In recent days, an ominous sign has appeared throughout Texas. "Eggs [are] not for commercial sale," read warnings, printed on traditional 8 1/2-by-11-inch pieces of white paper and posted at H-E-B grocery stores across Texas. "The purchase of eggs is limited to 3 cartons of eggs per customer."
H-E-B, which operates some 350 supermarkets, is one of the largest chains not only in the state, but in the whole country. And it has begun, as the casual but foreboding notices warn, to ration its eggs.
"The United States is facing a temporary disruption in the supply of eggs due to the Avian Flu," a statement released on Thursday said. "H-E-B is committed to ensuring Texas families and households have access to eggs. The signs placed on our shelves last week are to deter commercial users from buying eggs in bulk."
The news, as the grocer suggests, comes on the heels of what has been a devastating several months for egg farmers in the United States. Avian flu, which has proven lethal in other parts of the world, has spread throughout the United States like wildfire. Since April, when cases began spreading by the thousands each week, the virus has escalated to a point of national crisis.
As of this month, some 46 million chickens and turkeys have been affected, according to the U.S. Department of Agriculture. Nearly 80 percent of those are egg-laying hens, a reality that has been crippling for the egg industry.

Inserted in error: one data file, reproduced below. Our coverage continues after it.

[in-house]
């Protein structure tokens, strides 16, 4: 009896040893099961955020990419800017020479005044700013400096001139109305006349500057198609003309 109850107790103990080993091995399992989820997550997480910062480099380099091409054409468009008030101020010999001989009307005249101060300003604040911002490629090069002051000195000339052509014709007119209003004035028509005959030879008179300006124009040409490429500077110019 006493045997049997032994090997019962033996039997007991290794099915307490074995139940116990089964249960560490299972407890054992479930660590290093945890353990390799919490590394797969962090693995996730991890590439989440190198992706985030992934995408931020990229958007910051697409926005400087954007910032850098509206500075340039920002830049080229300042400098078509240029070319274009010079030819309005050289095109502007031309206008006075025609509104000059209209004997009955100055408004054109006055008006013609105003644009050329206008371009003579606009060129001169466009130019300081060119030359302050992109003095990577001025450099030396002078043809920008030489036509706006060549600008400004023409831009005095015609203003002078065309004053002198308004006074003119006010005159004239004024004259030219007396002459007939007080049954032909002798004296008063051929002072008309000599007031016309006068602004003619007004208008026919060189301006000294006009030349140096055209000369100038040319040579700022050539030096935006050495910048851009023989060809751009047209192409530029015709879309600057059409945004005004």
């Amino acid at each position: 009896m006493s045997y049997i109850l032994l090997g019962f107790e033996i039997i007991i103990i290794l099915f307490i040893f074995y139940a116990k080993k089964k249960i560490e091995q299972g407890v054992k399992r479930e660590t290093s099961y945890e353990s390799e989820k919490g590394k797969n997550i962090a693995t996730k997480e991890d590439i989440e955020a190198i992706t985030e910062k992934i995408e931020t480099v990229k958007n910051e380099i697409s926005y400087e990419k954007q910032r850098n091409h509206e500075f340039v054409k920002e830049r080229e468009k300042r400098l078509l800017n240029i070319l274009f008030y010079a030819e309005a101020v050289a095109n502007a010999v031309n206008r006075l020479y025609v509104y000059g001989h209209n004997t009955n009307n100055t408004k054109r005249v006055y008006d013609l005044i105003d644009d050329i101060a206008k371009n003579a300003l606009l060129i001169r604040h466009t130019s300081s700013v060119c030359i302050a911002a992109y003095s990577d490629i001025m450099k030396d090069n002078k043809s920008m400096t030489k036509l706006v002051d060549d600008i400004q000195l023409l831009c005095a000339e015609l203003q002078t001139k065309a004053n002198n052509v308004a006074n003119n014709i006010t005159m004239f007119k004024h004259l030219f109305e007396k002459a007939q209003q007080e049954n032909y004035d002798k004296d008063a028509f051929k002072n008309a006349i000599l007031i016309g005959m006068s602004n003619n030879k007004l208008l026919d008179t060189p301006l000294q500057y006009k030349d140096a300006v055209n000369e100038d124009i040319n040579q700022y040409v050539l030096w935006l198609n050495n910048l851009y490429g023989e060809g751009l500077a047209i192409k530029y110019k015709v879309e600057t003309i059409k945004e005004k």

But it's becoming increasingly clear that it isn't merely those who produce eggs that will suffer. Those who eat them will pay a price, too.
The wholesale price of eggs sold in liquid form (a.k.a. egg beaters, the kind used by large food manufacturers) has skyrocketed — from $0.63 per dozen to more than $1.50 — since the virus began to spread. While that stands to affect the price of breads, pastas, cakes and other commercial confections made with eggs, it also bodes poorly for food service providers, such as McDonald's, which sell millions of egg-filled meals every morning. Texas-based fast-food chain Whataburger recently announced that it will be shortening its breakfast hours for the foreseeable future.
"We know this is no fun for anyone and hope this doesn’t last long, and we apologize the supply of eggs cannot currently meet demand," the company wrote on its Facebook page.
In-shell egg prices have risen too. The average price per dozen has just about doubled since the end of May, according to the USDA. Have a look at that red line in chart below.
But incremental price increases are hardly as noticeable as strict limits on purchases, such as those already appearing at one of the country's largest supermarket chains, which makes the signs at H-E-B stores all the more foreboding. H-E-B has called the disruption "temporary" but hasn't delineated any time frame for the three-dozen-egg limit.
Given how fruitless efforts have been to contain the flu so far, it's hard to imagine the system will be flooded with a fresh stream of eggs any time soon. It seems likely, in other words, that other grocers will begin rationing eggs, too, before H-E-B is able to sell patrons as many as they wish to eat.
And with each wrinkle of bad news, the idea of a national egg shortage, which was once uttered as though it were a mere apocalyptic musing, is suddenly looking like a real possibility.